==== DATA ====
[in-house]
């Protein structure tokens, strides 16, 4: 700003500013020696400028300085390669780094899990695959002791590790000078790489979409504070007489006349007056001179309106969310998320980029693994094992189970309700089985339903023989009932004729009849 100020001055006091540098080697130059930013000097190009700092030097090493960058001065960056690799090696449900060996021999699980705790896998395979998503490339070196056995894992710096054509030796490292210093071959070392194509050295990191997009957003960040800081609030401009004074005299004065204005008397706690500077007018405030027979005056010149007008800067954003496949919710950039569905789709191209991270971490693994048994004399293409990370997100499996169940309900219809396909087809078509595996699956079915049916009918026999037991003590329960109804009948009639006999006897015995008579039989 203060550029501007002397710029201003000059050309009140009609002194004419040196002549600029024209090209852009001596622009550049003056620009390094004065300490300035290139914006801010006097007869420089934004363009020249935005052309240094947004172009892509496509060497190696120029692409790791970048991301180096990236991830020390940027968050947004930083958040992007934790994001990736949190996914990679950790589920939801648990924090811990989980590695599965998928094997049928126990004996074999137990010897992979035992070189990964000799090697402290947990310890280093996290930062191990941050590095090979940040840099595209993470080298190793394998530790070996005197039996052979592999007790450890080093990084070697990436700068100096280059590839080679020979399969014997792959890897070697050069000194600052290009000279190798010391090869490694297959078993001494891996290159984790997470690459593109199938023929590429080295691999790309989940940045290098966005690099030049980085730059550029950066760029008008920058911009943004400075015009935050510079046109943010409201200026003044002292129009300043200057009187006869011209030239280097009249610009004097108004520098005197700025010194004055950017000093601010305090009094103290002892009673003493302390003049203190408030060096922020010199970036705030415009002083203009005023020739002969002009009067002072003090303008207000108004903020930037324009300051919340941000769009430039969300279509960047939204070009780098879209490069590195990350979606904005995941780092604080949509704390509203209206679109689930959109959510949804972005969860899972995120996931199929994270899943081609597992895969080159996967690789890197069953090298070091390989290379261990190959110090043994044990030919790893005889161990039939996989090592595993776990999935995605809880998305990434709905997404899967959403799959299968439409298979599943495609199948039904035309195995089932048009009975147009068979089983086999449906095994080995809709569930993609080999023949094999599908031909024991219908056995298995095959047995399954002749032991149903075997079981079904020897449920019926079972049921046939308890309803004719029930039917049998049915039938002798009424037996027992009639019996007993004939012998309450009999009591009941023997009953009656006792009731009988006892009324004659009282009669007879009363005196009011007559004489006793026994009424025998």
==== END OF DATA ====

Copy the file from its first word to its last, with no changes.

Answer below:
[in-house]
């Protein structure tokens, strides 16, 4: 700003500013020696400028300085390669780094899990695959002791590790000078790489979409504070007489006349007056001179309106969310998320980029693994094992189970309700089985339903023989009932004729009849 100020001055006091540098080697130059930013000097190009700092030097090493960058001065960056690799090696449900060996021999699980705790896998395979998503490339070196056995894992710096054509030796490292210093071959070392194509050295990191997009957003960040800081609030401009004074005299004065204005008397706690500077007018405030027979005056010149007008800067954003496949919710950039569905789709191209991270971490693994048994004399293409990370997100499996169940309900219809396909087809078509595996699956079915049916009918026999037991003590329960109804009948009639006999006897015995008579039989 203060550029501007002397710029201003000059050309009140009609002194004419040196002549600029024209090209852009001596622009550049003056620009390094004065300490300035290139914006801010006097007869420089934004363009020249935005052309240094947004172009892509496509060497190696120029692409790791970048991301180096990236991830020390940027968050947004930083958040992007934790994001990736949190996914990679950790589920939801648990924090811990989980590695599965998928094997049928126990004996074999137990010897992979035992070189990964000799090697402290947990310890280093996290930062191990941050590095090979940040840099595209993470080298190793394998530790070996005197039996052979592999007790450890080093990084070697990436700068100096280059590839080679020979399969014997792959890897070697050069000194600052290009000279190798010391090869490694297959078993001494891996290159984790997470690459593109199938023929590429080295691999790309989940940045290098966005690099030049980085730059550029950066760029008008920058911009943004400075015009935050510079046109943010409201200026003044002292129009300043200057009187006869011209030239280097009249610009004097108004520098005197700025010194004055950017000093601010305090009094103290002892009673003493302390003049203190408030060096922020010199970036705030415009002083203009005023020739002969002009009067002072003090303008207000108004903020930037324009300051919340941000769009430039969300279509960047939204070009780098879209490069590195990350979606904005995941780092604080949509704390509203209206679109689930959109959510949804972005969860899972995120996931199929994270899943081609597992895969080159996967690789890197069953090298070091390989290379261990190959110090043994044990030919790893005889161990039939996989090592595993776990999935995605809880998305990434709905997404899967959403799959299968439409298979599943495609199948039904035309195995089932048009009975147009068979089983086999449906095994080995809709569930993609080999023949094999599908031909024991219908056995298995095959047995399954002749032991149903075997079981079904020897449920019926079972049921046939308890309803004719029930039917049998049915039938002798009424037996027992009639019996007993004939012998309450009999009591009941023997009953009656006792009731009988006892009324004659009282009669007879009363005196009011007559004489006793026994009424025998």